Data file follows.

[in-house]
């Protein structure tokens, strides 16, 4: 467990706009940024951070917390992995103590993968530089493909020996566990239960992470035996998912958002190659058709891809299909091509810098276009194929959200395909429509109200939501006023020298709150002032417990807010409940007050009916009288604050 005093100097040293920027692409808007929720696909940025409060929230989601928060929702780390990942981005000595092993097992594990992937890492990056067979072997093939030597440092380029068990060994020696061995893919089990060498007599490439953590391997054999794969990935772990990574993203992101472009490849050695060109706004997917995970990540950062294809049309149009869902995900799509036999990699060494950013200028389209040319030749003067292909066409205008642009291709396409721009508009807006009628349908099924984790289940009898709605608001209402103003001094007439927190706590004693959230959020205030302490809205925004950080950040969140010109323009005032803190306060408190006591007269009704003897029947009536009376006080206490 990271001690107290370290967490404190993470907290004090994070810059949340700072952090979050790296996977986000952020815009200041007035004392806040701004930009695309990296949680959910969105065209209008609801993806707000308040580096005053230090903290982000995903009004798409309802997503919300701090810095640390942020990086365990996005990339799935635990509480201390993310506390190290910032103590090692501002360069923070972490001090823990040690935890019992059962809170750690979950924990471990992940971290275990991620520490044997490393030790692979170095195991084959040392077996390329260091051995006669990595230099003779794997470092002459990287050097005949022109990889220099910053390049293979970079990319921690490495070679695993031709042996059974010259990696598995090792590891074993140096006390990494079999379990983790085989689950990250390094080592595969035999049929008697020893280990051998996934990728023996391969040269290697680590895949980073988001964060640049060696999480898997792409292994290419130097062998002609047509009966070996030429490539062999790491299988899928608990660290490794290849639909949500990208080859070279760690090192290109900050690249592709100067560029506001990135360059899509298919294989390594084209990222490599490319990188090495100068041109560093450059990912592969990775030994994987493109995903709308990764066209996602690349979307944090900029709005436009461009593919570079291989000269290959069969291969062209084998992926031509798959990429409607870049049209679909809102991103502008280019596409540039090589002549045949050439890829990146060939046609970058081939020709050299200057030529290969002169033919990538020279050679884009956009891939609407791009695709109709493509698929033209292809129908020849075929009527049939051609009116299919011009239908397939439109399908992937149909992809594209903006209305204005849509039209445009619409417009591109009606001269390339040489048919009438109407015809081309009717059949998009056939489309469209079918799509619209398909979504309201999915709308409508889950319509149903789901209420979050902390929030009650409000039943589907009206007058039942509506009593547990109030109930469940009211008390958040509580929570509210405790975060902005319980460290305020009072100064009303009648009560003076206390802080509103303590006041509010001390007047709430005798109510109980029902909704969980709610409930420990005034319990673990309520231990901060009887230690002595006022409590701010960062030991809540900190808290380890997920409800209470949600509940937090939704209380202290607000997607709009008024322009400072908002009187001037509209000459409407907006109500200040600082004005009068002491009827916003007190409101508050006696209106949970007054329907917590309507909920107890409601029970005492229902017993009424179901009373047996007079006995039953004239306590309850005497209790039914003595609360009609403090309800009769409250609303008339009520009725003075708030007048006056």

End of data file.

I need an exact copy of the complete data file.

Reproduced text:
[in-house]
């Protein structure tokens, strides 16, 4: 467990706009940024951070917390992995103590993968530089493909020996566990239960992470035996998912958002190659058709891809299909091509810098276009194929959200395909429509109200939501006023020298709150002032417990807010409940007050009916009288604050 005093100097040293920027692409808007929720696909940025409060929230989601928060929702780390990942981005000595092993097992594990992937890492990056067979072997093939030597440092380029068990060994020696061995893919089990060498007599490439953590391997054999794969990935772990990574993203992101472009490849050695060109706004997917995970990540950062294809049309149009869902995900799509036999990699060494950013200028389209040319030749003067292909066409205008642009291709396409721009508009807006009628349908099924984790289940009898709605608001209402103003001094007439927190706590004693959230959020205030302490809205925004950080950040969140010109323009005032803190306060408190006591007269009704003897029947009536009376006080206490 990271001690107290370290967490404190993470907290004090994070810059949340700072952090979050790296996977986000952020815009200041007035004392806040701004930009695309990296949680959910969105065209209008609801993806707000308040580096005053230090903290982000995903009004798409309802997503919300701090810095640390942020990086365990996005990339799935635990509480201390993310506390190290910032103590090692501002360069923070972490001090823990040690935890019992059962809170750690979950924990471990992940971290275990991620520490044997490393030790692979170095195991084959040392077996390329260091051995006669990595230099003779794997470092002459990287050097005949022109990889220099910053390049293979970079990319921690490495070679695993031709042996059974010259990696598995090792590891074993140096006390990494079999379990983790085989689950990250390094080592595969035999049929008697020893280990051998996934990728023996391969040269290697680590895949980073988001964060640049060696999480898997792409292994290419130097062998002609047509009966070996030429490539062999790491299988899928608990660290490794290849639909949500990208080859070279760690090192290109900050690249592709100067560029506001990135360059899509298919294989390594084209990222490599490319990188090495100068041109560093450059990912592969990775030994994987493109995903709308990764066209996602690349979307944090900029709005436009461009593919570079291989000269290959069969291969062209084998992926031509798959990429409607870049049209679909809102991103502008280019596409540039090589002549045949050439890829990146060939046609970058081939020709050299200057030529290969002169033919990538020279050679884009956009891939609407791009695709109709493509698929033209292809129908020849075929009527049939051609009116299919011009239908397939439109399908992937149909992809594209903006209305204005849509039209445009619409417009591109009606001269390339040489048919009438109407015809081309009717059949998009056939489309469209079918799509619209398909979504309201999915709308409508889950319509149903789901209420979050902390929030009650409000039943589907009206007058039942509506009593547990109030109930469940009211008390958040509580929570509210405790975060902005319980460290305020009072100064009303009648009560003076206390802080509103303590006041509010001390007047709430005798109510109980029902909704969980709610409930420990005034319990673990309520231990901060009887230690002595006022409590701010960062030991809540900190808290380890997920409800209470949600509940937090939704209380202290607000997607709009008024322009400072908002009187001037509209000459409407907006109500200040600082004005009068002491009827916003007190409101508050006696209106949970007054329907917590309507909920107890409601029970005492229902017993009424179901009373047996007079006995039953004239306590309850005497209790039914003595609360009609403090309800009769409250609303008339009520009725003075708030007048006056």